Greene County, Greeneville To Pursue Grant For Upgrades At Hal Henard Road Firing Range
BY KRISTEN BUCKLES
Greene County is on its way to potentially having a greatly expanded and improved firing range following action Monday by the Greene County Commission and the Greeneville Board of Mayor and Aldermen.
The County Commission and the Greeneville Board met jointly Monday and voted separately to authorize both County Mayor Alan Broyles and Greeneville Mayor W.T. Daniels to apply for a federal grant to carry out the proposed changes at the existing firing range.
The two legislative bodies took the action after Tennessee Wildlife Resource Agency (TWRA) official Jerry Strom contacted the county concerning federal grant funds that would be available for such a project.
Strom, a Greeneville resident and a 35-year staff member of the TWRA, told both governmental bodies at the Greene County Courthouse that there is a "preponderance" of funds available to local government from the federal excise tax on the sale of firearms and ammunition.
These funds are available for the expansion and renovation of local firing ranges, he said.
The grant funds, though provided from federal excise taxes, would come through the TWRA.
If approved, the grant would pay for 75 percent of an agreed-upon project, with the county and city responsible for the remaining 25 percent.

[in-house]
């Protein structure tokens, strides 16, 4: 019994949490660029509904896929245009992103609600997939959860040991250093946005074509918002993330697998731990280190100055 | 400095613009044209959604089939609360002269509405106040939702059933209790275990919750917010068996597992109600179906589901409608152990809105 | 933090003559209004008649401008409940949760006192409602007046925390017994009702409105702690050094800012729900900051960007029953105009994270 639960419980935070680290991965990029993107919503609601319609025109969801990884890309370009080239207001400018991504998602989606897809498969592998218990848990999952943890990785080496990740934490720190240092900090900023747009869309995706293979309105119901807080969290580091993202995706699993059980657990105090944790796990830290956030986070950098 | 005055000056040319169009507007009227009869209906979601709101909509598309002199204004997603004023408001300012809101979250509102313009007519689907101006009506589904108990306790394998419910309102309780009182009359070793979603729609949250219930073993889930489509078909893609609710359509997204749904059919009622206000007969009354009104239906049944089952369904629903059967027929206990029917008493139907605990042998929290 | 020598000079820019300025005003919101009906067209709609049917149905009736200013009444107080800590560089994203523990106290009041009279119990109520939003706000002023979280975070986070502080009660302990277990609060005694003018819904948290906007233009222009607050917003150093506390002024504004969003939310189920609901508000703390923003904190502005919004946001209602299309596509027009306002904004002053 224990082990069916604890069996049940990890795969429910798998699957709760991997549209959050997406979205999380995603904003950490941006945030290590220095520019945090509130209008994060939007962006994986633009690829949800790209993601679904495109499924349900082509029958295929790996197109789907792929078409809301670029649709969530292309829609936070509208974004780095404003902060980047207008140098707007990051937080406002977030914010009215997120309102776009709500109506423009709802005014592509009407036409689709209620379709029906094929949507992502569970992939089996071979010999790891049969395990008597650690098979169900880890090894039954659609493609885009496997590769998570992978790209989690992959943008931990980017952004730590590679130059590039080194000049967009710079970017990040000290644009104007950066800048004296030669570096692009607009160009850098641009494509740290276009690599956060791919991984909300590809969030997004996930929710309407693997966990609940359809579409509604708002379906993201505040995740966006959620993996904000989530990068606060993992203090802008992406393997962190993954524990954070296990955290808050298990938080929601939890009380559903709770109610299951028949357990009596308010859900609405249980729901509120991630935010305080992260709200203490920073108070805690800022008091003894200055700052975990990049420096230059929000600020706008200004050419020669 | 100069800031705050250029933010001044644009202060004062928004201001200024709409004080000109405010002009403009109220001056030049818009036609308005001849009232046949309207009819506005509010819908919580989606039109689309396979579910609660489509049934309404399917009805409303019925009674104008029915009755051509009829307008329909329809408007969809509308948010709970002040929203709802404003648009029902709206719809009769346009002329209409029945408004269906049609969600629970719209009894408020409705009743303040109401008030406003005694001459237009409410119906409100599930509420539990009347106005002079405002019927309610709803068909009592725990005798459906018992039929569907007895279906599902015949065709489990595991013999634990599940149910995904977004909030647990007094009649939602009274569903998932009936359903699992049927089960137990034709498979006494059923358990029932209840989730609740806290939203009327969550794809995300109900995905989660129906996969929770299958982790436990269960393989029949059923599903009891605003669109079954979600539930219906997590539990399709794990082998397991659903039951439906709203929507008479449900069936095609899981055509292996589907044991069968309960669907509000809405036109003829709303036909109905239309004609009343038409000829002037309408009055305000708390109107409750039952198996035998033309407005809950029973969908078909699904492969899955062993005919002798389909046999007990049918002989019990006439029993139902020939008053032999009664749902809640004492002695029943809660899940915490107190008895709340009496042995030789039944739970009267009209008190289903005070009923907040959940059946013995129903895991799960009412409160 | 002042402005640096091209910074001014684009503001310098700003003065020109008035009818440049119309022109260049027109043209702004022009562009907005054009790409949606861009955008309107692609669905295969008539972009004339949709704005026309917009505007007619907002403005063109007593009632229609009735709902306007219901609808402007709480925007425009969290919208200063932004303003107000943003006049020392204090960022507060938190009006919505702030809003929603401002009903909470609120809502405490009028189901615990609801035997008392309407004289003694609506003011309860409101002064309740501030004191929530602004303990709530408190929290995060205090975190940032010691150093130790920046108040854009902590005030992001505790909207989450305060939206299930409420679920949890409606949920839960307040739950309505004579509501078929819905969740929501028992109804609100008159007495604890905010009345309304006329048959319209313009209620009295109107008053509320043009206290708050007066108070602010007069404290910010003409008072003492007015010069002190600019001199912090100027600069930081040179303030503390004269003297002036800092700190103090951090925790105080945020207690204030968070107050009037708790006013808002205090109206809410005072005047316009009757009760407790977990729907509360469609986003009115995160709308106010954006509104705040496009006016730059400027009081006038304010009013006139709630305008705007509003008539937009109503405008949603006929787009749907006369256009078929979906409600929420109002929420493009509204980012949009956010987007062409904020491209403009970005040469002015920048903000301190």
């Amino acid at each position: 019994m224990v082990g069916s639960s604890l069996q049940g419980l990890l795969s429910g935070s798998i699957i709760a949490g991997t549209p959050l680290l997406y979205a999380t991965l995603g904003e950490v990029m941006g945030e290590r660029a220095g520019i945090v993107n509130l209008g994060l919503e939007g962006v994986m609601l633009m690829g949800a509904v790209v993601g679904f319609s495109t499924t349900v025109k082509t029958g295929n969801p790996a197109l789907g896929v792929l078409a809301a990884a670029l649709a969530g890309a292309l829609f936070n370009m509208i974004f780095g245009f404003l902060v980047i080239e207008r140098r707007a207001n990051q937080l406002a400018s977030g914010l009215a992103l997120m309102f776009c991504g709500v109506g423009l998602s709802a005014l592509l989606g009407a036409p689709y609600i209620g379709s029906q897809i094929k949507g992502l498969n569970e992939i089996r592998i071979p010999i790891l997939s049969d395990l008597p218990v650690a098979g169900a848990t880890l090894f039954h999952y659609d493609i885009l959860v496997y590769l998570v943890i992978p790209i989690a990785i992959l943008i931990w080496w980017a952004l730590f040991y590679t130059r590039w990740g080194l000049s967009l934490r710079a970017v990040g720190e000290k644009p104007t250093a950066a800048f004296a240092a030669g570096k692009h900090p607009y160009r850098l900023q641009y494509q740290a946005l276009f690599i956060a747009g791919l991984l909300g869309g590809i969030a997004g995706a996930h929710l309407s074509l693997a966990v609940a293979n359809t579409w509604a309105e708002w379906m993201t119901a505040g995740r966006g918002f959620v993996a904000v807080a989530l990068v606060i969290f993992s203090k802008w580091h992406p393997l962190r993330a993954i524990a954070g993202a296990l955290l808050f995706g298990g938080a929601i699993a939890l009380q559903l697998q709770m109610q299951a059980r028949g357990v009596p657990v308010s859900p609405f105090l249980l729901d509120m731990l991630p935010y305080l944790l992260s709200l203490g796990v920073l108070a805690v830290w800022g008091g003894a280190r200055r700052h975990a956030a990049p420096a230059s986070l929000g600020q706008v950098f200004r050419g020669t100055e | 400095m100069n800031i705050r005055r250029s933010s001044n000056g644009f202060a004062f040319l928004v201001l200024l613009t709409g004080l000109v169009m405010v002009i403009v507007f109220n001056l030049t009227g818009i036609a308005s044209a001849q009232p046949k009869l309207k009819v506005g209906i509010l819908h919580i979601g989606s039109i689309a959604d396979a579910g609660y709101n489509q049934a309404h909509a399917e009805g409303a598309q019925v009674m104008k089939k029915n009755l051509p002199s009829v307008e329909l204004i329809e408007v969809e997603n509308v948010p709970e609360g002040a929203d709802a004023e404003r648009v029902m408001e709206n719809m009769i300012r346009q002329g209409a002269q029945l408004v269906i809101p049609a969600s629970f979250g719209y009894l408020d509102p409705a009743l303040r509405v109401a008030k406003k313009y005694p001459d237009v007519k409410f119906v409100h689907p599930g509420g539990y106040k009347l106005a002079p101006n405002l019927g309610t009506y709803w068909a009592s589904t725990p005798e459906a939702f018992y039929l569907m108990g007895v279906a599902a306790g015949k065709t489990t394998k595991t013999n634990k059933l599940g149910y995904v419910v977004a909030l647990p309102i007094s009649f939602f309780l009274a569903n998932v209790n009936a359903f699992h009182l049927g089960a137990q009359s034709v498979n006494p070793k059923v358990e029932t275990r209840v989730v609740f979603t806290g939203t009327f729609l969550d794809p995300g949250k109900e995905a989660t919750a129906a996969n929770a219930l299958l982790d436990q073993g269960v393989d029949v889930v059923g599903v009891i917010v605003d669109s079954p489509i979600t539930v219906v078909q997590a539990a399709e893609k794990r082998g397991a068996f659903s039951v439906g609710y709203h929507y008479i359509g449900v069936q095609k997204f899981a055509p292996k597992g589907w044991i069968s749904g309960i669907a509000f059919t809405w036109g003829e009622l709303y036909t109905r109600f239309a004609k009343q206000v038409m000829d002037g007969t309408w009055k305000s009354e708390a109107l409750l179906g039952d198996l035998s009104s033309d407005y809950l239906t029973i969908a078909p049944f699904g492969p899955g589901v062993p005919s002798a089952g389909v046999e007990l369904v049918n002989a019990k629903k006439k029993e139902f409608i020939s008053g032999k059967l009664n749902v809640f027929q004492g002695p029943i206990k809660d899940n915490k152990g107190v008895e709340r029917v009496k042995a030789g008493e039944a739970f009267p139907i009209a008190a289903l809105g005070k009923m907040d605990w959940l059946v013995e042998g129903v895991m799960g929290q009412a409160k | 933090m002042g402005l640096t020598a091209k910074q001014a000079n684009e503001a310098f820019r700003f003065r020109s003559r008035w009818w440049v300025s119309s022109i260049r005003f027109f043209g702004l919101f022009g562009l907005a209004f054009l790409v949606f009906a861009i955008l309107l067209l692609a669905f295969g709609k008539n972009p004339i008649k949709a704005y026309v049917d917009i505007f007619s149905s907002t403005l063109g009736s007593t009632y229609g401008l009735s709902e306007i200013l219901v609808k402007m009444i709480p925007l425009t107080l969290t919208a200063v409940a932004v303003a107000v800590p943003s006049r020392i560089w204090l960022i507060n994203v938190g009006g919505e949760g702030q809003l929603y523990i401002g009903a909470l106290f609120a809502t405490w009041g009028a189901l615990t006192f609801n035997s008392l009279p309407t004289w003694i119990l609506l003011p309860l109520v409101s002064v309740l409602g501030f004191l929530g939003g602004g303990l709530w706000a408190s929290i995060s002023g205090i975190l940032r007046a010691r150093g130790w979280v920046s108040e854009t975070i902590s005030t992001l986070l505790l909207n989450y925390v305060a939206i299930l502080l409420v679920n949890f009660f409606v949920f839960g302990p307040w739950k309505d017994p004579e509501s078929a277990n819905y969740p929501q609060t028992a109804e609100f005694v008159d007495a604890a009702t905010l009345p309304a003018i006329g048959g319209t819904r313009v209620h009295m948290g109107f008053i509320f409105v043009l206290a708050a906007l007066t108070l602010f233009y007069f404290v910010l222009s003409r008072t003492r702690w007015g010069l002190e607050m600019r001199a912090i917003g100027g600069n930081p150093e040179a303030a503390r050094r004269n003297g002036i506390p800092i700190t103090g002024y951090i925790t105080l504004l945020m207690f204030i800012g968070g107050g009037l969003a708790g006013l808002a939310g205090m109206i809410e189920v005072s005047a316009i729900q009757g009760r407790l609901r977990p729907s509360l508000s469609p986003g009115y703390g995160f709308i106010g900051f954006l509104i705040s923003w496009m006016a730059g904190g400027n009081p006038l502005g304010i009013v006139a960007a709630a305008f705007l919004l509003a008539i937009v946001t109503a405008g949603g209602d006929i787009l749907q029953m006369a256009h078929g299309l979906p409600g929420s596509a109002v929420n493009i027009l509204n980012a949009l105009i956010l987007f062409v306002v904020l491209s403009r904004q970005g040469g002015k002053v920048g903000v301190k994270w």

No specific amount for the grant was mentioned at the County Commission meeting, but Strom said last week in an interview that the proposed amount of the grant would be $1,000,000.
The current firing range, located on Hal Henard Road, is on an approximately 48-acre piece of property owned 70 percent by the county and 30 percent by the town, according to Mayor Daniels.
County Attorney Roger Woolsey said that the county and town would retain ownership of the property but would need to later approve a contract stating that this would the be property's sole purpose, making it unavailable for any other usage.
"In all candor, I can't think of any other use of that property," he said.
Use of the land and in-kind labor would likely comprise the entire 25-percent local match, Strom said.
He noted that additions would include, most notably, an education center with classrooms for hunter education and other classes, new trap and skeet shooting fields, and other overall improvements.
"I find that it's a very good marriage between the goals of the agency (TWRA) to reach our youth and to augment the training of our law enforcement and future law enforcement," he said.
The current range is about 30 years old, according to Sheriff Steve Burns.
It is now used most by law enforcement officials for training and practice, but has a few organized public uses, such as for local high school trap shooting teams.
However, the current range does not meet the regulations set by sports shooting associations, putting Greene County at a "great disadvantage" at competitions, Strom said.
County Commissioner Robert Bird asked whether there would be restrictions and regulations regarding usage of the range that are determined by the grant.
Strom said that the facility will be primarily geared to education, with the classrooms, along with facilities for trap shooting, possibly archery, and renovations to enhance law enforcement training.
He added that it would be up to the county to determine who uses the new firing range and under what conditions.